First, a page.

Aerator or Fountain?

Aerator or Fountain?

Water in Motion

Pond aeration involves the natural or mechanical movement of water that breaks the pond’s surface layer, to bring the water into contact with the air, infusing oxygen into the water column.

A water aeration system will enhance the natural beauty of your pond or lake and restore water quality by creating a higher level of dissolved oxygen in a pond. Pond aerators and fountains assist Mother Nature by adding necessary oxygen in an eco-friendly yet cost and time-effective way.

So, how do you choose between a pond aerator and pond fountain? Although many variations in the types of aeration systems are available, most can be classified as either floating aerators/fountains, surface aerators, or sub-surface aerators.

Pond Fountains

Pond fountains are enjoyed by homeowners, golf courses and other commercial properties because of the beautiful spray patterns and the tranquil sound of cascading water. Our Scott Aerator Pond Fountains float on top of the water and are powered by an oil-free motor that shoots water through a variety of nozzles, creating multiple elegant patterns and a fantastic display.

Fountain light kits are often added to elevate the experience at night (see fountain lights). Fountains truly enhance the pond atmosphere and cancel out traffic noise and do turn some air into the pond. Plus, they are very good at forcing floating debris, algae, and plants like duckweed to the edges of the pond where they can be more easily removed/treated.

As far as aeration capability is concerned, a fountain will help increase oxygen into the pond, much in the same way that rainfall or wave action would. Oxygen enters a pond environment at its surface. A fountain is also pulling water from around and below it, so there is an improved circulatory affect as well. We recommend you run your fountain (or aerator) 24 hours a day, seven days a week. Our aerators can run all year or be turned off and left in the pond all winter.

In the end, most people who purchase fountains are looking for a balance between adding aeration for the pond and creating an eye-pleasing display.

Surface Aeration Or Floating Aerators

Our floating aerators keep your water sparkling clean, all while creating a mesmerizing, high-volume “white boil” effect of highly aerated water. Surface Aerators also known as pond bubblers are very functional and less geared toward aesthetics. They move a lot of water and provide an increased degree of circulation and high oxygenation into the water.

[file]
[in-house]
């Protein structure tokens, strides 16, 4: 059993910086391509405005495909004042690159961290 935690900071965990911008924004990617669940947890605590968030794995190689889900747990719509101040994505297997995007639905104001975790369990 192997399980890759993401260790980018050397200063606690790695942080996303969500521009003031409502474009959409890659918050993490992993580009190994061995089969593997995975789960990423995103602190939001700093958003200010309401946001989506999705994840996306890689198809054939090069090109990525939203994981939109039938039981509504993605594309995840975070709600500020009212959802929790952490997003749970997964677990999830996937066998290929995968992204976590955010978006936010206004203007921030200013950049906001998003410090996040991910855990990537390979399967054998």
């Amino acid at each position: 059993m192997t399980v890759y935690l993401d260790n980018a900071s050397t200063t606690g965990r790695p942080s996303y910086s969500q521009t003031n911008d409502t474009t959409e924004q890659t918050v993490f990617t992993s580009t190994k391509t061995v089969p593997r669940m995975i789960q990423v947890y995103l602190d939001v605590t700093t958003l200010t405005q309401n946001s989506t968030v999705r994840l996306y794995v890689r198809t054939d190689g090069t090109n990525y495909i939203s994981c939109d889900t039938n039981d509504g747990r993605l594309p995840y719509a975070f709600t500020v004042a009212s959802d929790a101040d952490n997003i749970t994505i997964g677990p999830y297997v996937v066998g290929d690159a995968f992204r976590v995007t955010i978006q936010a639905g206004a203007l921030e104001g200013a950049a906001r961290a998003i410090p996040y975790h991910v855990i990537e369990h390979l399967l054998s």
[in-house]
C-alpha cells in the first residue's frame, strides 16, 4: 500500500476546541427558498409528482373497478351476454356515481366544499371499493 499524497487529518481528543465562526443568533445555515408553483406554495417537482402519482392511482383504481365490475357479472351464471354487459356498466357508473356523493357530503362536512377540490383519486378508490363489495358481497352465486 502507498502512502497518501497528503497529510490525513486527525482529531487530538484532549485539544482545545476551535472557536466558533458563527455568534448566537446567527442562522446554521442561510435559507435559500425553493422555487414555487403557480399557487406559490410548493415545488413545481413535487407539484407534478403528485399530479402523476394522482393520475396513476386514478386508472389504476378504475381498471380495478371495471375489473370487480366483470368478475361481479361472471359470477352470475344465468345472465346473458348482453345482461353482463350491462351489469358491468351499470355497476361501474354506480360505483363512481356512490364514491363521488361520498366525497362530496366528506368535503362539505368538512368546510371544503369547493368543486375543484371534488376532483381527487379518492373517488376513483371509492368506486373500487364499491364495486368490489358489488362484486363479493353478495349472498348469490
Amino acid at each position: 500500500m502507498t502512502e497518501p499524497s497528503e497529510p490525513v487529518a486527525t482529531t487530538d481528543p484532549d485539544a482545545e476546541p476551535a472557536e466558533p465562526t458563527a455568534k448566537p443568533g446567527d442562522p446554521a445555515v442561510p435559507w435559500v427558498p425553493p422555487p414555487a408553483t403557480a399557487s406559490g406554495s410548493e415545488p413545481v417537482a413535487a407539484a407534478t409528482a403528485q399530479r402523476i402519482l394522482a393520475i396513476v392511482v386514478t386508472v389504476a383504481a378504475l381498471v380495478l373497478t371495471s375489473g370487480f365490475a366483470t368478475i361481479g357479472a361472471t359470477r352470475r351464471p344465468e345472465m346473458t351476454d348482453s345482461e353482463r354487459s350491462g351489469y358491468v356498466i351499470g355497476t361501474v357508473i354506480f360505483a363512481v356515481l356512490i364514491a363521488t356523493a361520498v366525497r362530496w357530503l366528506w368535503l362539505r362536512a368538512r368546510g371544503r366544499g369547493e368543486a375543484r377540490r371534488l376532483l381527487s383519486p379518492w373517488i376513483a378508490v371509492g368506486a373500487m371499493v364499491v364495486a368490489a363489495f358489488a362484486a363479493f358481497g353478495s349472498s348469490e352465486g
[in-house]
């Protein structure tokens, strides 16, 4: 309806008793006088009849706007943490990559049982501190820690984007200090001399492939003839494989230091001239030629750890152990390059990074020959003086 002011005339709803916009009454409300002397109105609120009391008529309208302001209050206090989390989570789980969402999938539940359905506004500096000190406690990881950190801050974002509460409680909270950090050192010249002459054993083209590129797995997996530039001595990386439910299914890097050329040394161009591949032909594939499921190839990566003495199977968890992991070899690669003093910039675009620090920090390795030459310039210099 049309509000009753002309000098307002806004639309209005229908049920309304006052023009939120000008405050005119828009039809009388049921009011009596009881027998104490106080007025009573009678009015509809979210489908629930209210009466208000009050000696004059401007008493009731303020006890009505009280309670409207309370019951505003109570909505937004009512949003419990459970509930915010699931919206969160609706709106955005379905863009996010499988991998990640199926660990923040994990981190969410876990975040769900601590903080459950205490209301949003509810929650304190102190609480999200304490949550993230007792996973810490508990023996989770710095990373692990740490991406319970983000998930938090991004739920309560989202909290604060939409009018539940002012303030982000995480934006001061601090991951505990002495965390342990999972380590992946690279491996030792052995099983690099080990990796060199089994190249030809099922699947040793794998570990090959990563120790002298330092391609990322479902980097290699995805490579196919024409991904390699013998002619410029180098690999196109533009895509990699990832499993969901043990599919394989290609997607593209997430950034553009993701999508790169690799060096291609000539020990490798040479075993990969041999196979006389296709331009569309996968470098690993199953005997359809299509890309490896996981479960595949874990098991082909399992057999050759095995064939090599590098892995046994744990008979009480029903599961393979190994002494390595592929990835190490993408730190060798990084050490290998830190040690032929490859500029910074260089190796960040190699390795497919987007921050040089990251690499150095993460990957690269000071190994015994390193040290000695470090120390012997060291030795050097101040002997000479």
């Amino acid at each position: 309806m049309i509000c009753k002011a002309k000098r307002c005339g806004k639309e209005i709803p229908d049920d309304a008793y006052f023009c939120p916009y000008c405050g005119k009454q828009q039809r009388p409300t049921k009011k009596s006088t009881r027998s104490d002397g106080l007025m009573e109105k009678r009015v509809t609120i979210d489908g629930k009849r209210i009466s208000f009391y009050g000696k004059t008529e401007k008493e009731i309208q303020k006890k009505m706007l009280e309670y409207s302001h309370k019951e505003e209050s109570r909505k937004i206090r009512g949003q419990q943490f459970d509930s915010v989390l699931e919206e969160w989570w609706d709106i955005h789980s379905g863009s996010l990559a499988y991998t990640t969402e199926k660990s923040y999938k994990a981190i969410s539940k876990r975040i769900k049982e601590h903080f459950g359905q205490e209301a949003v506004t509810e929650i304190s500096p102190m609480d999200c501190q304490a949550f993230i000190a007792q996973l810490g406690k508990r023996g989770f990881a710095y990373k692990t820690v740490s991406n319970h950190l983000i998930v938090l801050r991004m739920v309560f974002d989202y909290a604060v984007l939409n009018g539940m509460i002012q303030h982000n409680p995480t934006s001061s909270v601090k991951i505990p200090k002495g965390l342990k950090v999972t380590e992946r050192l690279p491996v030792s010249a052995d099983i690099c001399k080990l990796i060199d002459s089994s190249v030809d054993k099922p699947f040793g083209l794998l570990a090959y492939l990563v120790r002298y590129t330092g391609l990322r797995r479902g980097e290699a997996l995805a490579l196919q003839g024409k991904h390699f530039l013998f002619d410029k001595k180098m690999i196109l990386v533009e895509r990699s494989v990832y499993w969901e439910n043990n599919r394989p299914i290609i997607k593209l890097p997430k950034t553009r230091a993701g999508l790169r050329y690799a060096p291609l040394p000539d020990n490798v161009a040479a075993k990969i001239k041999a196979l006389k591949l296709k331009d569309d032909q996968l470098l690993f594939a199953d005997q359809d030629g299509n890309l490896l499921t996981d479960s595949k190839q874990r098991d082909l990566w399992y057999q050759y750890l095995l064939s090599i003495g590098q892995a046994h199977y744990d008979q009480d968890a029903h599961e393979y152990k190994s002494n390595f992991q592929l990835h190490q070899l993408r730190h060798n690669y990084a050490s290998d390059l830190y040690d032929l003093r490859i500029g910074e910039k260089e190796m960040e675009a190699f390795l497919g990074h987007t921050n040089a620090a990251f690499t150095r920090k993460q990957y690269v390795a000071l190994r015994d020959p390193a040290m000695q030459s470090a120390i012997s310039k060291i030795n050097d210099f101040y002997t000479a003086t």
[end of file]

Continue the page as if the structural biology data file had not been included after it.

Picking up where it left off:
In cases of industrial facilities, often a surface aerator may be used to help settle out particulates, waste material, or discharge gases from the water. Most pond owners would not be concerned about such things, but for places that require such work, a surface aerator can be very helpful.

If you are more concerned with aeration, but still want some visual interest, the larger horsepower surface aerators do look nice especially if you add a LED light set.

Sub-Surface Aerators and Diffusers

Adding a sub-surface aeration system is the perfect way to increase your pond’s or lake’s water quality and oxygen levels while maintaining its natural appearance. Sub-surface aerators utilize diffuser modules that sit at the bottom of your pond and are connected by weighted tubing to an air compressor on shore.

The compressor pumps much-needed air to the very bottom of the pond to de-stratify the water column and infuse oxygen into the water. The membrane on the diffuser breaks the air into tiny bubbles, which are released into the pond. As these bubbles rise to the surface, they carry the low-oxygen bottom water upwards, where it mixes with the oxygen-rich surface water. The constant mixing causes the water column to de-stratify, allowing harmful gases to be released into the atmosphere.

The Bubble Pro sub-surface aerators work great as pond de-icers as well. General rule of thumb for de-icing with a diffuser:  you’ll achieve a two-foot-wide circular opening for every foot of depth the diffuser is placed at. Example: if placed at a depth of one foot, the diffuser will provide an opening approximately two feet in diameter. If placed at a depth of five feet, the diffuser will achieve a 10-foot circular opening.  Of course, this is an extremely general rule as temperatures will go up and down throughout the winter, and wind chills can play havoc as well.

The diffusers sit on the bottom of the pond and “diffuse” billions of bubbles which rise to the surface. The overall size of the pond determines how many diffusers you will need to adequately turn over the pond.

Diffused air not only adds oxygen into the water, it also removes the bad dissolved gasses (methane, ammonia, nitrous oxide, sulfur dioxide). As the oxygen moves out of the bubbles and into the water, these bad gases move in and are carried to the surface where they blow away on the wind. The bubbles attract water around them and lift it to the surface, exposing the nutrient rich water from the bottom to the atmosphere, releasing additional bad gases and turning in more air. These systems aid in the degradation and decomposition of organic soft sediment (muck) as they provide oxygen to the bottom sediments allowing for the bugs and microbes to consume the organic material.  

  • If you want to provide some aeration to your pond and desire a beautiful display at the same time, a fountain is the right choice.
  • If you want the best pond management system for a healthy aquatic ecosystem with healthy, happy fish and clear water, then a surface or sub-surface diffused aerator is the better choice.
  • If you want the best of both beauty and function, install a display fountain aerator — our DA-20 or North Star systems.